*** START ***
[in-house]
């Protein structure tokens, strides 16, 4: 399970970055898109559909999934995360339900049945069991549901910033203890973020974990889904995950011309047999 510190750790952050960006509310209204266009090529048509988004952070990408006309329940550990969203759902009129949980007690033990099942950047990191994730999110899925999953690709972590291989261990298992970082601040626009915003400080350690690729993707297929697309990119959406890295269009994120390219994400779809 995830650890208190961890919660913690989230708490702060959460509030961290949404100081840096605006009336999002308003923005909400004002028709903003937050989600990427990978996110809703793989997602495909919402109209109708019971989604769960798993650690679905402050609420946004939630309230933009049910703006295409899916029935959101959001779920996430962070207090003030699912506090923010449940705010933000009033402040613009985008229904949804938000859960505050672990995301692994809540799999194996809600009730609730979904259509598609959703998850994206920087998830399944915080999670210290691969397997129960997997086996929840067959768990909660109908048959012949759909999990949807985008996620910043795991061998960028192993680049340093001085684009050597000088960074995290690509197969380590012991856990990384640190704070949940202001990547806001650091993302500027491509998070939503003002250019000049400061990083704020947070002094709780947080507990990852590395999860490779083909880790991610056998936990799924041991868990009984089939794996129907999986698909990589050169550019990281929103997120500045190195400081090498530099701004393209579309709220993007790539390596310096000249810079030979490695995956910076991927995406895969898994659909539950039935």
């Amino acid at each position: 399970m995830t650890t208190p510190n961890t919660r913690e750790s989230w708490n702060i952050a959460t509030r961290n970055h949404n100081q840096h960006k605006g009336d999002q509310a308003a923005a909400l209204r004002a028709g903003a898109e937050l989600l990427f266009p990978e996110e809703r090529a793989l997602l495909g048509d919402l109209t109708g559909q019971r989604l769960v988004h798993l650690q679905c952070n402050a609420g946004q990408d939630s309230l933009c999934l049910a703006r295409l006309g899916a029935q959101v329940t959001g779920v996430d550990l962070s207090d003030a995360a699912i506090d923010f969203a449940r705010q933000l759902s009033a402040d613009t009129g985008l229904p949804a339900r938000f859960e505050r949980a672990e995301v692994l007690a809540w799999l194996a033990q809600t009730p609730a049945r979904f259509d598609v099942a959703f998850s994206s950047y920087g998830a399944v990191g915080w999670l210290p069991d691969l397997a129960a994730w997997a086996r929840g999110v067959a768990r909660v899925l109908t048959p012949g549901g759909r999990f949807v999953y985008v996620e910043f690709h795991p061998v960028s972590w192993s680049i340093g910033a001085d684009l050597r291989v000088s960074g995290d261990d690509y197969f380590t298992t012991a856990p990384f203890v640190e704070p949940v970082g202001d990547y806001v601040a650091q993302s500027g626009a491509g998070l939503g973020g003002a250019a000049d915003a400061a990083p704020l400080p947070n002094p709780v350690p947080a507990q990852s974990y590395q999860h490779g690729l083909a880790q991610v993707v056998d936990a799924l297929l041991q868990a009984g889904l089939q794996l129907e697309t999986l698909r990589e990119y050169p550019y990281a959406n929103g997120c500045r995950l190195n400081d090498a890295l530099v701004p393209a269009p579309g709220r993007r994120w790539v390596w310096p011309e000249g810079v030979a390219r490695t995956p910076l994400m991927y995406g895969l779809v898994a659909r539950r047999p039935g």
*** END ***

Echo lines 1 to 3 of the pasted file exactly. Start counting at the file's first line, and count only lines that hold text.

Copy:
[in-house]
């Protein structure tokens, strides 16, 4: 399970970055898109559909999934995360339900049945069991549901910033203890973020974990889904995950011309047999 510190750790952050960006509310209204266009090529048509988004952070990408006309329940550990969203759902009129949980007690033990099942950047990191994730999110899925999953690709972590291989261990298992970082601040626009915003400080350690690729993707297929697309990119959406890295269009994120390219994400779809 995830650890208190961890919660913690989230708490702060959460509030961290949404100081840096605006009336999002308003923005909400004002028709903003937050989600990427990978996110809703793989997602495909919402109209109708019971989604769960798993650690679905402050609420946004939630309230933009049910703006295409899916029935959101959001779920996430962070207090003030699912506090923010449940705010933000009033402040613009985008229904949804938000859960505050672990995301692994809540799999194996809600009730609730979904259509598609959703998850994206920087998830399944915080999670210290691969397997129960997997086996929840067959768990909660109908048959012949759909999990949807985008996620910043795991061998960028192993680049340093001085684009050597000088960074995290690509197969380590012991856990990384640190704070949940202001990547806001650091993302500027491509998070939503003002250019000049400061990083704020947070002094709780947080507990990852590395999860490779083909880790991610056998936990799924041991868990009984089939794996129907999986698909990589050169550019990281929103997120500045190195400081090498530099701004393209579309709220993007790539390596310096000249810079030979490695995956910076991927995406895969898994659909539950039935």
């Amino acid at each position: 399970m995830t650890t208190p510190n961890t919660r913690e750790s989230w708490n702060i952050a959460t509030r961290n970055h949404n100081q840096h960006k605006g009336d999002q509310a308003a923005a909400l209204r004002a028709g903003a898109e937050l989600l990427f266009p990978e996110e809703r090529a793989l997602l495909g048509d919402l109209t109708g559909q019971r989604l769960v988004h798993l650690q679905c952070n402050a609420g946004q990408d939630s309230l933009c999934l049910a703006r295409l006309g899916a029935q959101v329940t959001g779920v996430d550990l962070s207090d003030a995360a699912i506090d923010f969203a449940r705010q933000l759902s009033a402040d613009t009129g985008l229904p949804a339900r938000f859960e505050r949980a672990e995301v692994l007690a809540w799999l194996a033990q809600t009730p609730a049945r979904f259509d598609v099942a959703f998850s994206s950047y920087g998830a399944v990191g915080w999670l210290p069991d691969l397997a129960a994730w997997a086996r929840g999110v067959a768990r909660v899925l109908t048959p012949g549901g759909r999990f949807v999953y985008v996620e910043f690709h795991p061998v960028s972590w192993s680049i340093g910033a001085d684009l050597r291989v000088s960074g995290d261990d690509y197969f380590t298992t012991a856990p990384f203890v640190e704070p949940v970082g202001d990547y806001v601040a650091q993302s500027g626009a491509g998070l939503g973020g003002a250019a000049d915003a400061a990083p704020l400080p947070n002094p709780v350690p947080a507990q990852s974990y590395q999860h490779g690729l083909a880790q991610v993707v056998d936990a799924l297929l041991q868990a009984g889904l089939q794996l129907e697309t999986l698909r990589e990119y050169p550019y990281a959406n929103g997120c500045r995950l190195n400081d090498a890295l530099v701004p393209a269009p579309g709220r993007r994120w790539v390596w310096p011309e000249g810079v030979a390219r490695t995956p910076l994400m991927y995406g895969l779809v898994a659909r539950r047999p039935g």